NBA Finals, Game 3: Another look at a San Antonio rout
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SAN ANTONIO – It was one of those nights of dreams, unexplainable, unexpected, wonderful.
Gary Neal and Danny Green have years of basketball ahead of them and they may well have great games in their future and no matter what they do or where they do it, they probably won’t ever feel as good as they did Tuesday night.
They are The Other Spurs on most occasions, understudies to the likes of Tim Duncan, Tony Parker, Manu Ginobili, good players but not great ones; role players, not headliners.
Until Tuesday night.
A magical, shocking Tuesday night, a night to recall forever, a night when Neal and Green made almost every shot they took, a night when they dominated like they never have.
One of those nights.
Green had 27 points including seven three-pointers, Neal had 24 points including six three-pointers as the San Antonio Spurs stunned the Miami Heat 113-77 in Game 3 of the NBA Finals.
“It's an unbelievable story, to see where they come from,” San Antonio’s Tim Duncan said of his teammates. “Gary came, played overseas and gets picked up from there. And Danny is with us a couple of times, gets cut, sticks with it, and Pop (coach Gregg Popovich) stayed on him hard. He has developed into a great one for us.”
The significance of their efforts cannot really be diminished; they out-played LeBron James and Dwyane Wade and Chris Bosh, they out-shone Duncan, Ginobili and Parker.
“It's a dream come true,” said Neal. “Me and Danny both went through a lot of stuff together. We were guys that showed up two hours before practice start to get shots up and to prove to the coaching staff that we belong, and we're going to do whatever we need to do to get minutes.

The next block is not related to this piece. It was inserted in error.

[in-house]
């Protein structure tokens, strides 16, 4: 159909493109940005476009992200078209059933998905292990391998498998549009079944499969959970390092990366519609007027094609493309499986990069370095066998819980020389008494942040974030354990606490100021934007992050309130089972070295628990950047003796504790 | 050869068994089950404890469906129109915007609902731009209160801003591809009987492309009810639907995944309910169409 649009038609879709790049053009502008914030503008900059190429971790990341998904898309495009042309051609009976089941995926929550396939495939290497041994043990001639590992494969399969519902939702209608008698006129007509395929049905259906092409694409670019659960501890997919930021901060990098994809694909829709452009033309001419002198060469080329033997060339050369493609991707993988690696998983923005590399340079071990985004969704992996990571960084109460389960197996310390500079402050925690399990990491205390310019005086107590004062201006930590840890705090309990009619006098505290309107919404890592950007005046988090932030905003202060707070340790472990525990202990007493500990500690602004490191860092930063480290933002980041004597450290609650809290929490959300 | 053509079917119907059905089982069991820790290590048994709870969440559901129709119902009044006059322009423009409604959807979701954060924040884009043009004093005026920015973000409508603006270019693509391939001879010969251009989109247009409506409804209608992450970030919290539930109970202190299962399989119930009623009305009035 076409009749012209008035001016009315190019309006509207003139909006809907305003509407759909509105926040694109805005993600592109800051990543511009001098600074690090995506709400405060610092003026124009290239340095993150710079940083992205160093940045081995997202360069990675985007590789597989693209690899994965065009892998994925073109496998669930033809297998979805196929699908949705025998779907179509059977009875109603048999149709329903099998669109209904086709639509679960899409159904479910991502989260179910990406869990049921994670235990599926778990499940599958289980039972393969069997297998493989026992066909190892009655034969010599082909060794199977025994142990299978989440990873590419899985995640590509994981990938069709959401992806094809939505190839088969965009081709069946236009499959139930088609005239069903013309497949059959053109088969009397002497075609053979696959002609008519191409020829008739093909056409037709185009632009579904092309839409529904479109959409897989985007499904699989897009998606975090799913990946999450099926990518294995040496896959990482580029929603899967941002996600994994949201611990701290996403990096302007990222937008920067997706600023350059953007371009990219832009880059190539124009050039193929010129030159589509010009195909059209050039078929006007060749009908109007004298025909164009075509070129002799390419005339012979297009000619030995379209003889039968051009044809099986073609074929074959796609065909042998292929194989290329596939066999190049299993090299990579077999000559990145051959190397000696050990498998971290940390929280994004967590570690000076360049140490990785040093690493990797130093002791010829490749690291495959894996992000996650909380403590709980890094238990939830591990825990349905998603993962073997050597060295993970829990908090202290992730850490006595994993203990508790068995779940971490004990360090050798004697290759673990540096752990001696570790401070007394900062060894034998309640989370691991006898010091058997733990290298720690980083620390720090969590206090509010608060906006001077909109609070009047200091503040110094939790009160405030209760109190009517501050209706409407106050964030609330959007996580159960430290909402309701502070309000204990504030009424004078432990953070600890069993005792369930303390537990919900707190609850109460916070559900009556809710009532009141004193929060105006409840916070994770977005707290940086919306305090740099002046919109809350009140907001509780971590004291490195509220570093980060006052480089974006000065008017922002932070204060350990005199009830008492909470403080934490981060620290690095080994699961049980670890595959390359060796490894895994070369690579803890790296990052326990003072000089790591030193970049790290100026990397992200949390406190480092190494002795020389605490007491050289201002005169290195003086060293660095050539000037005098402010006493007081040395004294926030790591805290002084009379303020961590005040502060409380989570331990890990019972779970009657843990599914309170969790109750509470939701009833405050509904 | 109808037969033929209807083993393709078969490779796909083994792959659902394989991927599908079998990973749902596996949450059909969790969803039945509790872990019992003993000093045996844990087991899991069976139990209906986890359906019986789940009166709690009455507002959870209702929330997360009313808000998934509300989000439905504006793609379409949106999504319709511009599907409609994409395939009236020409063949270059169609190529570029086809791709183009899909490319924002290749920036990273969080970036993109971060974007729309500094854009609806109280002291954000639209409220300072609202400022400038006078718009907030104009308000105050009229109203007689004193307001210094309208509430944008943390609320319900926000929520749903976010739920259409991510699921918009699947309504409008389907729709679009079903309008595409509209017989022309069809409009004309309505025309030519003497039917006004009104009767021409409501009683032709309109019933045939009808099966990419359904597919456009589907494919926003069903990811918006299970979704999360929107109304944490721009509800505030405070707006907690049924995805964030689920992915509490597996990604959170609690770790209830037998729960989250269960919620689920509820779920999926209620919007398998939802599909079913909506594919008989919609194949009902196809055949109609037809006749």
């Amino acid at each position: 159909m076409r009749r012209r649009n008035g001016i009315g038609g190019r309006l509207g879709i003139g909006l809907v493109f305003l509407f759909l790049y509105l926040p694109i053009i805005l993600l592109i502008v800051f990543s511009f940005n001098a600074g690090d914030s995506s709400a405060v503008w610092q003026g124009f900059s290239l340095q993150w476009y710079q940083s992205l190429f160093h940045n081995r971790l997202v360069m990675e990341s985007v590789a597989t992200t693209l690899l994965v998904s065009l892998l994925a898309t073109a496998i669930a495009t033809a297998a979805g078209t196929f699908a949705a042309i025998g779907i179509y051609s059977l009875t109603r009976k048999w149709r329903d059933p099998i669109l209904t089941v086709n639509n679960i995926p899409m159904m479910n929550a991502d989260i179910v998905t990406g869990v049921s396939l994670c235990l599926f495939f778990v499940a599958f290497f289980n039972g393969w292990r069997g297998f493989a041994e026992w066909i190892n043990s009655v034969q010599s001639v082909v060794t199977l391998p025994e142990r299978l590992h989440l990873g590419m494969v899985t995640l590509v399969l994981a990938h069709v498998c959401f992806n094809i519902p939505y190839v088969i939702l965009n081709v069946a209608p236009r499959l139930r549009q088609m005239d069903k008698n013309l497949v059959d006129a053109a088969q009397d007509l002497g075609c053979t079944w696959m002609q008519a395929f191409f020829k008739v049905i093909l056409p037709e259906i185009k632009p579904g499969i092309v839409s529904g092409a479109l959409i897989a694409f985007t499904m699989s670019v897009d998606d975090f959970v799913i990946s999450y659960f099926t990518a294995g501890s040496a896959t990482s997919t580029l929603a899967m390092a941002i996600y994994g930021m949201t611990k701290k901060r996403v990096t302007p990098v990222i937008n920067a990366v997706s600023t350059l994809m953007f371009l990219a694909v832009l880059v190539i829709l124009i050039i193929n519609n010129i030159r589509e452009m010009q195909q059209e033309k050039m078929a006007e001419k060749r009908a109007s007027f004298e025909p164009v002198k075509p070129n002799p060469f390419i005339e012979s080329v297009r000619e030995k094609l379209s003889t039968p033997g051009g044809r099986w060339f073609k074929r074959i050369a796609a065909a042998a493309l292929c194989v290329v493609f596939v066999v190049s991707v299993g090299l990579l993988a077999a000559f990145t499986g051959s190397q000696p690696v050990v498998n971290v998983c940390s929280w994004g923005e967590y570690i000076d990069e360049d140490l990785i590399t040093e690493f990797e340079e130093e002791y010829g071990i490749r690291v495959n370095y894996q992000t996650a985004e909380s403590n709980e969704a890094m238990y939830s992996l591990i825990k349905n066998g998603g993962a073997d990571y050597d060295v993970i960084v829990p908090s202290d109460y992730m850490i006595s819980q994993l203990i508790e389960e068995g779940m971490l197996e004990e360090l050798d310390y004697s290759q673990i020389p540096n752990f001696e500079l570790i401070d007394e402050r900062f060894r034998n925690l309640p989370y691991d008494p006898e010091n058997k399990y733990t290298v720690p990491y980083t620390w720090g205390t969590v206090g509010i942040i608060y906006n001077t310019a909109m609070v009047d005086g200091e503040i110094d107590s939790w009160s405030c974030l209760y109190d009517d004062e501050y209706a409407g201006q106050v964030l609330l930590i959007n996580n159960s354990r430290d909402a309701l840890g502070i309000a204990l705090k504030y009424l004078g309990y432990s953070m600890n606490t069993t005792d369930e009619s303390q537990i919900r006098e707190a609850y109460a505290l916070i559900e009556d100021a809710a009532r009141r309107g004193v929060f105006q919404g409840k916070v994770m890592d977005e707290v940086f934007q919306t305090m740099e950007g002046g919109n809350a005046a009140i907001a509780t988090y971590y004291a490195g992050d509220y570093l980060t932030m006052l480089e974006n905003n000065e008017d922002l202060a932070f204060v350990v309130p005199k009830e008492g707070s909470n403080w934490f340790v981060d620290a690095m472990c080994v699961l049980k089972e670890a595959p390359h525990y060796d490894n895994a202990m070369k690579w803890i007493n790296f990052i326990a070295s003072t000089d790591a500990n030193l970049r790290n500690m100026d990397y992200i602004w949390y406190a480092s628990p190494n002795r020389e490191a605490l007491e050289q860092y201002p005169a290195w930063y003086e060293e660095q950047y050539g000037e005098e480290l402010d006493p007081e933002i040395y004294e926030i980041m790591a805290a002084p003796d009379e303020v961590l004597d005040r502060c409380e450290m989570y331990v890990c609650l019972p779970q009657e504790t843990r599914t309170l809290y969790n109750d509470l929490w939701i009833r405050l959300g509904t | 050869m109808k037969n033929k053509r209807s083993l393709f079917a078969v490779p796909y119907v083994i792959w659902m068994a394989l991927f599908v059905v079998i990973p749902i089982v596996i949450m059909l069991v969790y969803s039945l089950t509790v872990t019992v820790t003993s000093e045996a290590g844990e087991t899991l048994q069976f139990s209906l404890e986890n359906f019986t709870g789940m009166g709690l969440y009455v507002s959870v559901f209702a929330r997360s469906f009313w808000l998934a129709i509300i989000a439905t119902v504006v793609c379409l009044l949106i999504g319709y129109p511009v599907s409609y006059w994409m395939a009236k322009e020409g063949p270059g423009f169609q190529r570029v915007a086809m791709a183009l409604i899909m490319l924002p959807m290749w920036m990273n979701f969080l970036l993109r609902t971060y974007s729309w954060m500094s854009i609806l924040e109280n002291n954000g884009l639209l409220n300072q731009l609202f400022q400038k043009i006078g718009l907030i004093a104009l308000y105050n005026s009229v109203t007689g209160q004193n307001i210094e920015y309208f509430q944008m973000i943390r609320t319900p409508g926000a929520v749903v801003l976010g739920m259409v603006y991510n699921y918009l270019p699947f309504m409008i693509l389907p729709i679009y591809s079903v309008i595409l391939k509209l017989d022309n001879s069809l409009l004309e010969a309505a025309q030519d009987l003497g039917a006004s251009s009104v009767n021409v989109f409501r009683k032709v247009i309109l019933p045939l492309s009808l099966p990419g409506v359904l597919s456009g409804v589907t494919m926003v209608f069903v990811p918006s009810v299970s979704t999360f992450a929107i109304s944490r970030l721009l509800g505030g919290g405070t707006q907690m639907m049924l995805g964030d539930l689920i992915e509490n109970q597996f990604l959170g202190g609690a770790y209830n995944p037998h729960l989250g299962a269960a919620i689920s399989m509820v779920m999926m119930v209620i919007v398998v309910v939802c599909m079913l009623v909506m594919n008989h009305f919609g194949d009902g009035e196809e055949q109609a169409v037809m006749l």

“Danny has been great. He's been a starter since pretty much since he signed the contract here. He's helped us. And we kind of help each other. We kind of play the same position. We kind of have the same role. We feed off Tony and Manu.
“So me and Danny, we were able to play great tonight. But we really feed off each other. Our positive energy.”
They were the story.
“It's been a while since I shot the ball like that,” said Green. “A couple of games in the season I shot it pretty well. But tonight it was totally different level of feeling, a comfort level on the perimeter.
“But they trusted me. We had a comfortable lead, and I just kept running the floor, trying to get open. When I saw daylight, I would just let it fly.”
For the Heat, the capitulation level was stunning. James was a non-factor – he had one spurt of nine straight points near the end of the third quarter but finished with only 15 while Wade had eight in the first quarter but only 16 for the game.
“We got what we deserved,” said Miami coach Erik Spoelstra. “They got into an incredible rhythm, even in the first quarter. Every shot they wanted to get they got. We did not disrupt them.
“And then that's the flow. And it just went from there. We never got to our game. The easy ones, rhythm, playing off misses, and then the three-point barrage happened after that.”
James, who shot just 7-for-21 from the field, did not shoot a single free throw and only had five assists.
“I give a lot of credit to Kawhi (Leonard) and Danny,” said Duncan. “We're obviously playing defence as a team, but those guys as the front men have done a great job of staying up into him, making his life difficult. Trying to keep in front of him as much as possible.
“We understand that he thrives in that open court and his athleticism really shows in that open court. If we can keep him in front of us and make his life as difficult as possible, we'll live with the results.”
Now with the next two games at home – Thursday and Sunday – the Spurs are halfway to the fifth championship in franchise history.
The winner of Game 3 in a final series that’s tied after two games has gone on to win more than 90 per cent of the time.